A rumor mill related to Apple’s use of non-disclosure agreements (NDAs) has backed an election law in Washington state that seeks to restrict the use of NDA companies in areas of workplace terrorism and exclusion rights are now possible due to an existing Apple Inc. employee. In California, the measure is on the heels of such legislation.
Washington state Senator Karen Keizer and Republican Liz Berry, both Republicans, are working on bills in their respective homes, which they plan to unveil in the coming legislation, their offices confirmed this week.
Cher Scarlett, a former Apple employee and Washington resident who has played a leading role in employee engagement, said she arrived at Keizer in October to learn about the case. Chelsey Glasson, a former Google employee (GOOGL.O) who prosecuted pregnancy discrimination, also wrote to the lawyer. A text message from both women helped encourage Keizer to pursue the business, an assistant to Keizer said.
“No employee should be silenced from sharing a deep personal history of harassment or discrimination in the workplace because they signed up to the NDA,” Berry said in a statement.
NDAs are a common place in the technology industry. Some workers have alleged that technology giants used them to undermine legal security services such as discussions of working conditions.
In September, investor Nia Impact Capital filed a full shareholder proposal for Apple’s board to prepare a “general report assessing the potential risks to the company associated with the use of privacy statements in the area of harassment, discrimination and other illegal activities. ”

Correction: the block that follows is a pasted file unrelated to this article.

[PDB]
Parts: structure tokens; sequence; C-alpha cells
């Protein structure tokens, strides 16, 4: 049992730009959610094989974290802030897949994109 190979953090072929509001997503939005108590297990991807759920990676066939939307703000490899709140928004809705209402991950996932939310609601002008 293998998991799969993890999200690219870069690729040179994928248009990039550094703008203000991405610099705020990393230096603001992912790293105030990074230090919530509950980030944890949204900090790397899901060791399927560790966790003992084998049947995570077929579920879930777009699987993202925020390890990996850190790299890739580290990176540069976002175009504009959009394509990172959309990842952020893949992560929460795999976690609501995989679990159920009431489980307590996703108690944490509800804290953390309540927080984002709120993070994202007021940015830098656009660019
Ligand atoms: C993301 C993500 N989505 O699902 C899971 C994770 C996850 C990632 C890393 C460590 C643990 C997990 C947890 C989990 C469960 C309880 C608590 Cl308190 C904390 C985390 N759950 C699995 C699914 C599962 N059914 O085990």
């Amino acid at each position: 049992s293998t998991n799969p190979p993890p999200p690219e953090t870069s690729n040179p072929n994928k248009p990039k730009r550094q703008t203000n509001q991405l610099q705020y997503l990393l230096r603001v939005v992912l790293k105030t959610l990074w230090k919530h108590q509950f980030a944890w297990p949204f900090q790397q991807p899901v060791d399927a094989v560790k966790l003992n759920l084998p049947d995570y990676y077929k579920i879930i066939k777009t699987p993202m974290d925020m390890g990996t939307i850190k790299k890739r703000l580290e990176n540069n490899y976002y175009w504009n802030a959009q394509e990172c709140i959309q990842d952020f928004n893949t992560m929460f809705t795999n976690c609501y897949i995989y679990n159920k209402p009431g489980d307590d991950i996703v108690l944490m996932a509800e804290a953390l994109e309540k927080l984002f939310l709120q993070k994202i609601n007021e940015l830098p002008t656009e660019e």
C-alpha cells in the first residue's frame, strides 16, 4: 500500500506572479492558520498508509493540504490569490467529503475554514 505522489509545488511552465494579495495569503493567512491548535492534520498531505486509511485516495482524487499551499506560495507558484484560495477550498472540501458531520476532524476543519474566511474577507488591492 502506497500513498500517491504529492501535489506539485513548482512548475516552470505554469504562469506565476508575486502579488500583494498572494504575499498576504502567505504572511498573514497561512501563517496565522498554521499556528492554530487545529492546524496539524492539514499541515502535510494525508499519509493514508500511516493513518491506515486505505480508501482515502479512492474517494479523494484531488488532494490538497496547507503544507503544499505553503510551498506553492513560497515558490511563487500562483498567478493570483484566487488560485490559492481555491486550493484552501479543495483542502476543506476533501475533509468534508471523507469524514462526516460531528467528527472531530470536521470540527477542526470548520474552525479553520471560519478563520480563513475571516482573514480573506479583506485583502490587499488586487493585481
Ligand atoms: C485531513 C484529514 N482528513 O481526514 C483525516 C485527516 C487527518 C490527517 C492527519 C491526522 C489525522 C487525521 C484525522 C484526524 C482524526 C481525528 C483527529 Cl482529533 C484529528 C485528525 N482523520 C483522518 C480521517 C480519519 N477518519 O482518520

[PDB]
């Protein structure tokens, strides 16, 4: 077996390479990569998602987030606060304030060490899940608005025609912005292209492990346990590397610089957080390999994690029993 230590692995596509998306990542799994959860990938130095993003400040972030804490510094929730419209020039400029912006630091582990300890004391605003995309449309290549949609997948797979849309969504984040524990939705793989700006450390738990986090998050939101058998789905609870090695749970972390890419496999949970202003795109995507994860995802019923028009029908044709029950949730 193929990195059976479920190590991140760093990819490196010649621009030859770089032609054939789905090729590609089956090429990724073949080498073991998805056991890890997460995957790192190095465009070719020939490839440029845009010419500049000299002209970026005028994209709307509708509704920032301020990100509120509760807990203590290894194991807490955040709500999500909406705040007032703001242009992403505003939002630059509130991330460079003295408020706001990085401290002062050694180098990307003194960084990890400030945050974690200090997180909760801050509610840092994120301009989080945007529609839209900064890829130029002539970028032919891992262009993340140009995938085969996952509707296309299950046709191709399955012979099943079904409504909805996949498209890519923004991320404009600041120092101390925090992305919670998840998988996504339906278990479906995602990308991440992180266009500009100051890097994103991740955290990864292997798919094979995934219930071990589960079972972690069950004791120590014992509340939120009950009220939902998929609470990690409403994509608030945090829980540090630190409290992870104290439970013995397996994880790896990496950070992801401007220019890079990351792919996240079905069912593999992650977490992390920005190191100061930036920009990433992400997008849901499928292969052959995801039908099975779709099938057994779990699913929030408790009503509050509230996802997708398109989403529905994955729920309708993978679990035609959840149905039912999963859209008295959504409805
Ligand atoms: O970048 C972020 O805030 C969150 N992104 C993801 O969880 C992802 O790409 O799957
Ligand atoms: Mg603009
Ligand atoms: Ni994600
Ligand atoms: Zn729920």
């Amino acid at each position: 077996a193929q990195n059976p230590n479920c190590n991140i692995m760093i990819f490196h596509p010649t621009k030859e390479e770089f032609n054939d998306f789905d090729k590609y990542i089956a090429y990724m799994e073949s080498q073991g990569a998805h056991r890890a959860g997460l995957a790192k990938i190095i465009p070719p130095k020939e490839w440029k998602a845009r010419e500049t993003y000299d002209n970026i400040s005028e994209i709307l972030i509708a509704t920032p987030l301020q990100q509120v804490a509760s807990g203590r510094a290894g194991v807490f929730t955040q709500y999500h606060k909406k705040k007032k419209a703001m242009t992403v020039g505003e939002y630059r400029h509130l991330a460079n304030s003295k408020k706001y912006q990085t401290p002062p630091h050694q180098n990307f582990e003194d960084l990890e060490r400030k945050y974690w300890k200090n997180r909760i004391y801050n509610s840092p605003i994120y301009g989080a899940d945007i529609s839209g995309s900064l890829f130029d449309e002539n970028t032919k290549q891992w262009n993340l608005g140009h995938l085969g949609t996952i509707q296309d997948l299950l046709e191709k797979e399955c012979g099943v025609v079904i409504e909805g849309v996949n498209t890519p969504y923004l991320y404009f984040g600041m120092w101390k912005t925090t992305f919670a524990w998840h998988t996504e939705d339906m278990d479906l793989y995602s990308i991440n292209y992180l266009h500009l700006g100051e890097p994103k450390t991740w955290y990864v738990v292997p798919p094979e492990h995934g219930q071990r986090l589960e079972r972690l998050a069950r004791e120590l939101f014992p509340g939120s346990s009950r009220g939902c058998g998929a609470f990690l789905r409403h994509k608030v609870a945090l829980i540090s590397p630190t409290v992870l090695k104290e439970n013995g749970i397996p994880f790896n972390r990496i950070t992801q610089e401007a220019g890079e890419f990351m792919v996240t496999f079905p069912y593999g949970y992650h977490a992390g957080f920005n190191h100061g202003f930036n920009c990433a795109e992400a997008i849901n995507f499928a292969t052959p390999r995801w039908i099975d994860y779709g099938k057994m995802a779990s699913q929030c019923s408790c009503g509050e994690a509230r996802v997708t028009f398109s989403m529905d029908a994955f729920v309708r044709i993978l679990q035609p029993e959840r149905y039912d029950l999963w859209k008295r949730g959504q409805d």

Apple in October filed a lawsuit with the US Securities and Exchange Commission stating that it wanted to remove the proposal because “the company’s policy is not to use such statements.”
After watching Apple’s response, Scarlett said it filed a complaint with the SEC whistleblower in October alleging that Apple had made false and misleading statements to the regulator. He also shared documents with Nia Impact Capital.
Scarlett, who left Apple last week, said she decided to go public with that information this week, contrary to the terms of her decision with Apple. The Chief Marketing Officer reported details of his story.
Apple declined to comment. The company has previously stated that it is “deeply committed to creating and maintaining a good workplace and inclusion.”
Election law in Washington repeats Silent Law No, signed into law this year in California and backed by tech analyst Ifeoma Ozoma.